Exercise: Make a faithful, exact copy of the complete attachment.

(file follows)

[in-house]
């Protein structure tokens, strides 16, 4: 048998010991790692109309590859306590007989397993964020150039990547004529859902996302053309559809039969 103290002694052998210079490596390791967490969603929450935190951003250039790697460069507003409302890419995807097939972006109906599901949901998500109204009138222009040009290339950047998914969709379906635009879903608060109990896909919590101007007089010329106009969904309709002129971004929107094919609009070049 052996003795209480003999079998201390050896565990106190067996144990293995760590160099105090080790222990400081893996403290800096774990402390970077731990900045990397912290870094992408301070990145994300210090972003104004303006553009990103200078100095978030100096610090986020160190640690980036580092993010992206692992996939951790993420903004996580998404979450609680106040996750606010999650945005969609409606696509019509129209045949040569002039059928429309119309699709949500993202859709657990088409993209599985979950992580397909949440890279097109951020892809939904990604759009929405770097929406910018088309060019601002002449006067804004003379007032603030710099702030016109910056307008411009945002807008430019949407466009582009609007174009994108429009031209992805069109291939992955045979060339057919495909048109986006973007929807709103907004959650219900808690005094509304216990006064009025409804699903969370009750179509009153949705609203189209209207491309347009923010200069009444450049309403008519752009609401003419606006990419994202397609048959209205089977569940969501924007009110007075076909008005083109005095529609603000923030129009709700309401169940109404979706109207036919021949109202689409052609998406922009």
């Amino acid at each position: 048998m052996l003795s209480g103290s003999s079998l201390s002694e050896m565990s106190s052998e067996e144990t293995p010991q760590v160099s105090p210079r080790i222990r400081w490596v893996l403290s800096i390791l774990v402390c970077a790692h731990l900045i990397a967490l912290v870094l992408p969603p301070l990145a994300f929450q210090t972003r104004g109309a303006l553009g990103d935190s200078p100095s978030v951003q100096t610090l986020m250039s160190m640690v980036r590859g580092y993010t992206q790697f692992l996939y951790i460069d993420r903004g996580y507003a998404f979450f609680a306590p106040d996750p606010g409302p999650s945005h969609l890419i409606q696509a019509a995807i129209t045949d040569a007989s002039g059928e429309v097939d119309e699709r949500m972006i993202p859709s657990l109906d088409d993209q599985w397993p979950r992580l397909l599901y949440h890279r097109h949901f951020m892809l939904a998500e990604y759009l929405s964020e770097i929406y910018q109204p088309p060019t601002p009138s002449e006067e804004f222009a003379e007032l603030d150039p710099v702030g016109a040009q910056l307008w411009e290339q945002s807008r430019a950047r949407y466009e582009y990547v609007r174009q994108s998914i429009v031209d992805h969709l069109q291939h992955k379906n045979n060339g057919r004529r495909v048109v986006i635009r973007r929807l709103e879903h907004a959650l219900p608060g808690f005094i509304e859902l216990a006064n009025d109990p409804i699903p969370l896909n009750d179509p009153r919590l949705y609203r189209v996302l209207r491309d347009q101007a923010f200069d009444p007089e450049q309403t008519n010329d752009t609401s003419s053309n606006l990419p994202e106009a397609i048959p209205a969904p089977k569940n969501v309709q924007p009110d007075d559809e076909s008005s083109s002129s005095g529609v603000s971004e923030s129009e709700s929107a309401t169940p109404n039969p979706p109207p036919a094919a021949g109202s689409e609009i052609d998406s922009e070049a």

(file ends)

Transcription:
[in-house]
């Protein structure tokens, strides 16, 4: 048998010991790692109309590859306590007989397993964020150039990547004529859902996302053309559809039969 103290002694052998210079490596390791967490969603929450935190951003250039790697460069507003409302890419995807097939972006109906599901949901998500109204009138222009040009290339950047998914969709379906635009879903608060109990896909919590101007007089010329106009969904309709002129971004929107094919609009070049 052996003795209480003999079998201390050896565990106190067996144990293995760590160099105090080790222990400081893996403290800096774990402390970077731990900045990397912290870094992408301070990145994300210090972003104004303006553009990103200078100095978030100096610090986020160190640690980036580092993010992206692992996939951790993420903004996580998404979450609680106040996750606010999650945005969609409606696509019509129209045949040569002039059928429309119309699709949500993202859709657990088409993209599985979950992580397909949440890279097109951020892809939904990604759009929405770097929406910018088309060019601002002449006067804004003379007032603030710099702030016109910056307008411009945002807008430019949407466009582009609007174009994108429009031209992805069109291939992955045979060339057919495909048109986006973007929807709103907004959650219900808690005094509304216990006064009025409804699903969370009750179509009153949705609203189209209207491309347009923010200069009444450049309403008519752009609401003419606006990419994202397609048959209205089977569940969501924007009110007075076909008005083109005095529609603000923030129009709700309401169940109404979706109207036919021949109202689409052609998406922009």
């Amino acid at each position: 048998m052996l003795s209480g103290s003999s079998l201390s002694e050896m565990s106190s052998e067996e144990t293995p010991q760590v160099s105090p210079r080790i222990r400081w490596v893996l403290s800096i390791l774990v402390c970077a790692h731990l900045i990397a967490l912290v870094l992408p969603p301070l990145a994300f929450q210090t972003r104004g109309a303006l553009g990103d935190s200078p100095s978030v951003q100096t610090l986020m250039s160190m640690v980036r590859g580092y993010t992206q790697f692992l996939y951790i460069d993420r903004g996580y507003a998404f979450f609680a306590p106040d996750p606010g409302p999650s945005h969609l890419i409606q696509a019509a995807i129209t045949d040569a007989s002039g059928e429309v097939d119309e699709r949500m972006i993202p859709s657990l109906d088409d993209q599985w397993p979950r992580l397909l599901y949440h890279r097109h949901f951020m892809l939904a998500e990604y759009l929405s964020e770097i929406y910018q109204p088309p060019t601002p009138s002449e006067e804004f222009a003379e007032l603030d150039p710099v702030g016109a040009q910056l307008w411009e290339q945002s807008r430019a950047r949407y466009e582009y990547v609007r174009q994108s998914i429009v031209d992805h969709l069109q291939h992955k379906n045979n060339g057919r004529r495909v048109v986006i635009r973007r929807l709103e879903h907004a959650l219900p608060g808690f005094i509304e859902l216990a006064n009025d109990p409804i699903p969370l896909n009750d179509p009153r919590l949705y609203r189209v996302l209207r491309d347009q101007a923010f200069d009444p007089e450049q309403t008519n010329d752009t609401s003419s053309n606006l990419p994202e106009a397609i048959p209205a969904p089977k569940n969501v309709q924007p009110d007075d559809e076909s008005s083109s002129s005095g529609v603000s971004e923030s129009e709700s929107a309401t169940p109404n039969p979706p109207p036919a094919a021949g109202s689409e609009i052609d998406s922009e070049a």